What Is Municipal Broadband?
Municipal Broadband is a term in common usage usually denoting a city government’s involvement in the local Last Mile network infrastructure. But what is Municipal Broadband? Is it merely Internet Access as a city service — or is it critical civic infrastructure?
The ISE team and I are committed to bringing experts across the broadband ecosystem together to educate about all aspects related to Municipal Broadband. Together we are gathering great content in this exclusive section aptly titled: Municipal Broadband.
When I first heard about the concept of Municipal Broadband years ago, my reaction was You must be joking! It was scary to think a government bureaucracy would be operating a network as vast and complex as a Last Mile access network. The thought of a local government using tax payer money to compete with private companies didn’t add up either. What if you lived in a city and worked for the local incumbent telco or cable company, and your own tax dollars could be used to fund a competitor which, in theory, could cost you your job?
How you view Municipal Broadband depends on how you view broadband. It’s now common usage that the term broadband is synonymous with the term Internet Access. Not surprising, since many Telcos and Cablecos have called their high-speed Internet access service broadband. However, in the early days of Broadband and ADSL, broadband was considered a Layer 2 network based on Asynchronous Transfer Mode (ATM). This was a regulatory-driven technical decision: no retail = no wholesale unbundling requirement. ATM was chosen not because of neat switching technology but since there was no retail ATM services. Internet Access is considered a Layer 3 service.
In essence, the big incumbent service providers drive the narrative that broadband is a service (i.e., Internet Access). This impacts its regulatory classification, and is designed to avoid becoming a dreaded Title II and highly regulated common carrier. On the other end of the ecosystem, big Web/Cloud companies (e.g., Google, Facebook, et al.) want the broadband providers to be dumb pipes. Smarts, or intelligence, translates into profit margins. (This should start sounding like the net neutrality battle. And, in reality, it is.)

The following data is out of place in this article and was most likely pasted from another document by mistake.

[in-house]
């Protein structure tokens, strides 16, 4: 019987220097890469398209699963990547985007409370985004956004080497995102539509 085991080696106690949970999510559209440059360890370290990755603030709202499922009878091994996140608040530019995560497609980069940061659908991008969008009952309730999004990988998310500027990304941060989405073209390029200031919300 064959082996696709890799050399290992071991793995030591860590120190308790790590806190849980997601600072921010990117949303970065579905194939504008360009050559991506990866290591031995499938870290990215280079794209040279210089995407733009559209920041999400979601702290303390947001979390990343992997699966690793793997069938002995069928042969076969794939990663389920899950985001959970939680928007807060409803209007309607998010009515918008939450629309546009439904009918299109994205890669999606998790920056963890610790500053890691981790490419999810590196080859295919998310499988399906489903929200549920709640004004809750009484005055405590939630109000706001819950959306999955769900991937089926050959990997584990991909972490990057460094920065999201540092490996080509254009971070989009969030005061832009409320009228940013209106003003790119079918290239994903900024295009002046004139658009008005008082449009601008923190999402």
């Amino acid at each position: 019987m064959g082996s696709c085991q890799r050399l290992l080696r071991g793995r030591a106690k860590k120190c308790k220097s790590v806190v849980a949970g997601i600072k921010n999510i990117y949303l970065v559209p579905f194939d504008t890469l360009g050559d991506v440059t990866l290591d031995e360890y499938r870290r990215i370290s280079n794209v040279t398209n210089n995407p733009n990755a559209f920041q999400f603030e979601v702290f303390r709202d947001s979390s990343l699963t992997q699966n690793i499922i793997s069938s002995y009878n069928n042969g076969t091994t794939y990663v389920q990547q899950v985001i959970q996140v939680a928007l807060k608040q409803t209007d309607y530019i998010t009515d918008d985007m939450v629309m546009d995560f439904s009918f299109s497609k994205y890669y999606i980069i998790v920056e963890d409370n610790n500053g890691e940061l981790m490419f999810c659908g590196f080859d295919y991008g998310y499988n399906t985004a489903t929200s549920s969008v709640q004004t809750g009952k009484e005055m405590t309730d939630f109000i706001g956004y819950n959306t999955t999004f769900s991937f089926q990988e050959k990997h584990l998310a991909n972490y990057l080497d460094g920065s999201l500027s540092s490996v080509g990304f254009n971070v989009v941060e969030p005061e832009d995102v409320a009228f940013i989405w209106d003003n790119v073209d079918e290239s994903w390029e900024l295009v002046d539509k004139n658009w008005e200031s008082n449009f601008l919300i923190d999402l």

Over time, I noticed, in many cases, cities and towns embarking on their own broadband deployments because they had no choice. They knew that broadband isn’t about bit rates, fibers, and radio spectrum. In fact, many took the view that it is critical civil infrastructure necessary for community survival. In some cases, this critical civic infrastructure just offered Internet Access as a City Service.
The big question is whether Municipal Broadband is Internet Access as a City Service, Critical Civil Infrastructure, both, or something else entirely. This is more than word choice. This will drive every technical, business, and financial conversation the city has, and every decision the city will have to make. For example, if your model is Internet Access as a City Service, that could lead to a technical architecture decision of Passive Optical Network to save money on fiber strands. However, if your model is Critical Civil Infrastructure, that could steer you to a point-to-point fiber architecture.
Cities across the US and around the globe know with certainty that a modern multi-gigabit-capable Last Mile network is mandatory to participate in the future global economy. Early movers to the gigabit economy will reap the benefits for decades. Yet many city officials lack the detailed knowledge of telecommunications and specifically broadband. They often don’t even know the right questions to ask the incumbent providers when they show up every 10 years to renew their franchise.
Starting this month, the ISE team and I have committed to bringing experts across the broadband ecosystem together to educate about all aspects related to Municipal Broadband. The goal is to share objective learnings to the entire broadband ecosystem, including telecom providers, municipal leaders, and other stakeholders. The objective is to explore what Municipal Broadband is today, and all that Municipal Broadband can become in the future.
For February 2019, the content is also in the print and digital editions of ISE magazine. As of March, look for this exclusive content on www.isemag.com under its own category called Municipal Broadband. Send me, via email firstname.lastname@example.org, your comments, questions, or the names of the experts you think should be included in this discussion. Because when it comes to the future of broadband, we’re all in this together.Municipal Broadband